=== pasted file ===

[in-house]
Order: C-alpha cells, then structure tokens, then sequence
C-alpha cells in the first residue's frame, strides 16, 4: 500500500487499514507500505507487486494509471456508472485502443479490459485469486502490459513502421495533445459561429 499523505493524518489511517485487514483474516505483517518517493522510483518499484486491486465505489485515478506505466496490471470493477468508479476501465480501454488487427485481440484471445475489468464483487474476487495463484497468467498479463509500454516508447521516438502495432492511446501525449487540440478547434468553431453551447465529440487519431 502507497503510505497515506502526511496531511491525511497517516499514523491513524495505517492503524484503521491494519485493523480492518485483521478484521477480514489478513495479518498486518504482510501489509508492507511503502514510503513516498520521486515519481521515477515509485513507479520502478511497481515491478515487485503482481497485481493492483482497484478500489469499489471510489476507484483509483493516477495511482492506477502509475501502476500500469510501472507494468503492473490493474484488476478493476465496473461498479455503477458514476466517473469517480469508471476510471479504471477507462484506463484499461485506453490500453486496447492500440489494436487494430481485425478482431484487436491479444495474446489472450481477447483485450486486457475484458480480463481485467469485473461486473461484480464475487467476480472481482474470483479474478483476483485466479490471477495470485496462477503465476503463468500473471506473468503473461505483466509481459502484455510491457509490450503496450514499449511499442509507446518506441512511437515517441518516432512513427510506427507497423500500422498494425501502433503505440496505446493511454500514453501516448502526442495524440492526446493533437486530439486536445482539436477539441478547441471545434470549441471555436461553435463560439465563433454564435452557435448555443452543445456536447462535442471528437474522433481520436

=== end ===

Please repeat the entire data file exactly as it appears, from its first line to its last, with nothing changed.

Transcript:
[in-house]
Order: C-alpha cells, then structure tokens, then sequence
C-alpha cells in the first residue's frame, strides 16, 4: 500500500487499514507500505507487486494509471456508472485502443479490459485469486502490459513502421495533445459561429 499523505493524518489511517485487514483474516505483517518517493522510483518499484486491486465505489485515478506505466496490471470493477468508479476501465480501454488487427485481440484471445475489468464483487474476487495463484497468467498479463509500454516508447521516438502495432492511446501525449487540440478547434468553431453551447465529440487519431 502507497503510505497515506502526511496531511491525511497517516499514523491513524495505517492503524484503521491494519485493523480492518485483521478484521477480514489478513495479518498486518504482510501489509508492507511503502514510503513516498520521486515519481521515477515509485513507479520502478511497481515491478515487485503482481497485481493492483482497484478500489469499489471510489476507484483509483493516477495511482492506477502509475501502476500500469510501472507494468503492473490493474484488476478493476465496473461498479455503477458514476466517473469517480469508471476510471479504471477507462484506463484499461485506453490500453486496447492500440489494436487494430481485425478482431484487436491479444495474446489472450481477447483485450486486457475484458480480463481485467469485473461486473461484480464475487467476480472481482474470483479474478483476483485466479490471477495470485496462477503465476503463468500473471506473468503473461505483466509481459502484455510491457509490450503496450514499449511499442509507446518506441512511437515517441518516432512513427510506427507497423500500422498494425501502433503505440496505446493511454500514453501516448502526442495524440492526446493533437486530439486536445482539436477539441478547441471545434470549441471555436461553435463560439465563433454564435452557435448555443452543445456536447462535442471528437474522433481520436